The Ismailis have had a long and complex history. On two occasions, they had states of their own and, especially during the Fatimid period of their history, they made important contributions to Islamic thought and culture. But until recently, the Ismailis were studied and evaluated almost exclusively on the basis of evidence collected or fabricated by their detractors. These sources included the heresiographical and polemical works that aimed to refute and discredit the Ismailis, who had challenged the established order. From early on, the numerous other Muslim dynasties had launched a literary campaign against the Ismailis and their cause.

The Crusaders came into contact with the Nizari branch of the Ismailis in the 12th century in Syria. In time, the Crusaders and their occidental chroniclers produced their own myths of the Nizari Ismailis, who were made famous in Europe as the Assassins, the followers of a mysterious Old Man of the Mountain. These so called Assassin legends culminated in Marco Polo's elaborate synthesis.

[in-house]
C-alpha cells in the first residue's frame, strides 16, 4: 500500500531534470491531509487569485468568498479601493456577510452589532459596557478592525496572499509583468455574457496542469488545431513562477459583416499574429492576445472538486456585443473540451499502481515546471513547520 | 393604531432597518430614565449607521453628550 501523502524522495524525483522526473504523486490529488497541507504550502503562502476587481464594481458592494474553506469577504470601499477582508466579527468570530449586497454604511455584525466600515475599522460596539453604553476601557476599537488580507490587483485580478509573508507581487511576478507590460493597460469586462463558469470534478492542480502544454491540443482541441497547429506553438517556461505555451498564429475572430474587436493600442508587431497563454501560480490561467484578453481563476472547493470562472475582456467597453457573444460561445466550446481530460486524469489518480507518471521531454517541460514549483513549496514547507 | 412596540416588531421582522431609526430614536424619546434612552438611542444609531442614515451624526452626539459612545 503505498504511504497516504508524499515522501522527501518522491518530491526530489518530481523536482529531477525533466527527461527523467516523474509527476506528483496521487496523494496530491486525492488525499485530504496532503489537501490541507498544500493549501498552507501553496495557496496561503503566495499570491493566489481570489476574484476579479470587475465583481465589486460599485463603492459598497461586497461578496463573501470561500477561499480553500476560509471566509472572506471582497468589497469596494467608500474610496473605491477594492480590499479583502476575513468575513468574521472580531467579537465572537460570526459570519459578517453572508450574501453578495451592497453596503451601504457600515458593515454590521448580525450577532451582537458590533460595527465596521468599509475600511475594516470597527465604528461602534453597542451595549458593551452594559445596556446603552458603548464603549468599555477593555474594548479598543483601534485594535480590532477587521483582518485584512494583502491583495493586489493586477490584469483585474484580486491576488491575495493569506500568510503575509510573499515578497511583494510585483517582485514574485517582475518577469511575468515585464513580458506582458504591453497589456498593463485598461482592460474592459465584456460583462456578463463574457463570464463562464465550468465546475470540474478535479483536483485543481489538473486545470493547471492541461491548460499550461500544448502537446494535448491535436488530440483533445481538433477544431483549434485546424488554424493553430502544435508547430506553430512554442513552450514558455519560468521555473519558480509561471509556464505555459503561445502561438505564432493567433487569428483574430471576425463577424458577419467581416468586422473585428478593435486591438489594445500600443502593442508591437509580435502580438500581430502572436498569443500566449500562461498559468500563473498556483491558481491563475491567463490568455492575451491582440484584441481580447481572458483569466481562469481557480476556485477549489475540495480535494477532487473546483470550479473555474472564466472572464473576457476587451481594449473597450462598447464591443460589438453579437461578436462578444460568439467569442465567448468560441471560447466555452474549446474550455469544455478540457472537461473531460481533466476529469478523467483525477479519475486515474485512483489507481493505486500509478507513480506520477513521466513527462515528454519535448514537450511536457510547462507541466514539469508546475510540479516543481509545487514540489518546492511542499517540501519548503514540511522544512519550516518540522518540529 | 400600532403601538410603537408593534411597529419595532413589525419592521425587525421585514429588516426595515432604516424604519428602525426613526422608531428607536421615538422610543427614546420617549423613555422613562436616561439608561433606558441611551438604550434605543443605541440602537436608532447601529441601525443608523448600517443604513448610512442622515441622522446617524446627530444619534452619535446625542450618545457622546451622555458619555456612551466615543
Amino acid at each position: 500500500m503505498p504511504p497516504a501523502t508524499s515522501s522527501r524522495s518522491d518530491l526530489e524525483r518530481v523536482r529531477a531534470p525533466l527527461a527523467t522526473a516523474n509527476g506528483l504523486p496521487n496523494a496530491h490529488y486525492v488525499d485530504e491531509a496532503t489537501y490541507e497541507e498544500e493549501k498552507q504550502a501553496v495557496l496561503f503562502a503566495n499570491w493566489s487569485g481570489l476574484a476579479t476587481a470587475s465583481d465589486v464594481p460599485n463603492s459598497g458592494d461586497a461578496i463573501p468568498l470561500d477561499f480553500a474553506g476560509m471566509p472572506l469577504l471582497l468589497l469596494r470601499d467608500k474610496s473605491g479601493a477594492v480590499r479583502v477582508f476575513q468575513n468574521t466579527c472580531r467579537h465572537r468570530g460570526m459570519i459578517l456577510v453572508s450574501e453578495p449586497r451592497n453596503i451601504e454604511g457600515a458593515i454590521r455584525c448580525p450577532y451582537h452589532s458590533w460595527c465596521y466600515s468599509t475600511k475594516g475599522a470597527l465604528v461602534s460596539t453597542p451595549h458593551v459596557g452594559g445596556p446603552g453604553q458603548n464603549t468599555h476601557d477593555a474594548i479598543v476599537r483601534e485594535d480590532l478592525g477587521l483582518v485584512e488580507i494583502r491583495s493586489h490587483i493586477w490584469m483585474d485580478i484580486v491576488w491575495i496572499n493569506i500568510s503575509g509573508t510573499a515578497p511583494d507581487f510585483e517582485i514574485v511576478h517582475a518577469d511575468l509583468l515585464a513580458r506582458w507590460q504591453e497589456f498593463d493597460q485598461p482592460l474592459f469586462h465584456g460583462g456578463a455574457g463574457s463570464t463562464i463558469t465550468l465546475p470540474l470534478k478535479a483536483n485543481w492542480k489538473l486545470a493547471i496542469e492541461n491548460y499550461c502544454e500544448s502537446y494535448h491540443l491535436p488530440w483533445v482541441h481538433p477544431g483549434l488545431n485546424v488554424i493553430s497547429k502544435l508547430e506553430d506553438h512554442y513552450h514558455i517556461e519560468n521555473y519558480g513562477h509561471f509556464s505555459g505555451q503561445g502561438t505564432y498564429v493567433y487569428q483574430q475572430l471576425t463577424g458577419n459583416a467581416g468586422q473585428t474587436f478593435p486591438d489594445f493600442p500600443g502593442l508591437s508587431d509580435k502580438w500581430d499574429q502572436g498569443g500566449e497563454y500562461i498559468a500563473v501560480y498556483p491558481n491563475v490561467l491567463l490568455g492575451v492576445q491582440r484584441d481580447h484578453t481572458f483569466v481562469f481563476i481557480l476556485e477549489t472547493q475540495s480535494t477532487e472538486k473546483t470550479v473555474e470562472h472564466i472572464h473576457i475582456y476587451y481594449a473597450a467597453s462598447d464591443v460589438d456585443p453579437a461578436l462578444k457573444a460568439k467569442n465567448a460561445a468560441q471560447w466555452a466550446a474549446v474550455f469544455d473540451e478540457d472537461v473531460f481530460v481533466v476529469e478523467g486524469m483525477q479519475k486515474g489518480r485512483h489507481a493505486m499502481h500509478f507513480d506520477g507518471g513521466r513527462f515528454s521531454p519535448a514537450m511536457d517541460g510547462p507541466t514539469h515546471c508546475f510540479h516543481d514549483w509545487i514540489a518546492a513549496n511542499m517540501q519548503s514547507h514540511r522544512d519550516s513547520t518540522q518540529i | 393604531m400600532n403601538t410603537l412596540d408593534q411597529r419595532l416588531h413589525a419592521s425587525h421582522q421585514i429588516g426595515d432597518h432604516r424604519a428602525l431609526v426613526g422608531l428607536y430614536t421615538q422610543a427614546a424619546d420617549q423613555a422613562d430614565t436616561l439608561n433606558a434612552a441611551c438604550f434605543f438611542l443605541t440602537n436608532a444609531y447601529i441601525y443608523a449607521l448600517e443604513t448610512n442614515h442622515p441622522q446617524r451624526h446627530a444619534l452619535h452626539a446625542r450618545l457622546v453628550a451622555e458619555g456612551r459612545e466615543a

In the 19th century, orientalists correctly identified the Isrnailis as a Shi‘i Muslim community. But in their more scientific studies of the Ismailis, the orientalists were obliged to base their thought on the few available Muslim sources rooted in hostility, and accounts and fanciful tales of the Crusading circles, rooted in “imaginative ignorance”. It was not until the 1930s that Ismaili Studies began to be revolutionized as a result of discoveries of a large number of genuine Ismaili texts, preserved secretly in private collections. This paper concludes by briefly surveying a number of major phases in modern Ismaili scholarship, including the contributions of the Ismaili Society of Bombay and The Institute of Ismaili Studies, London.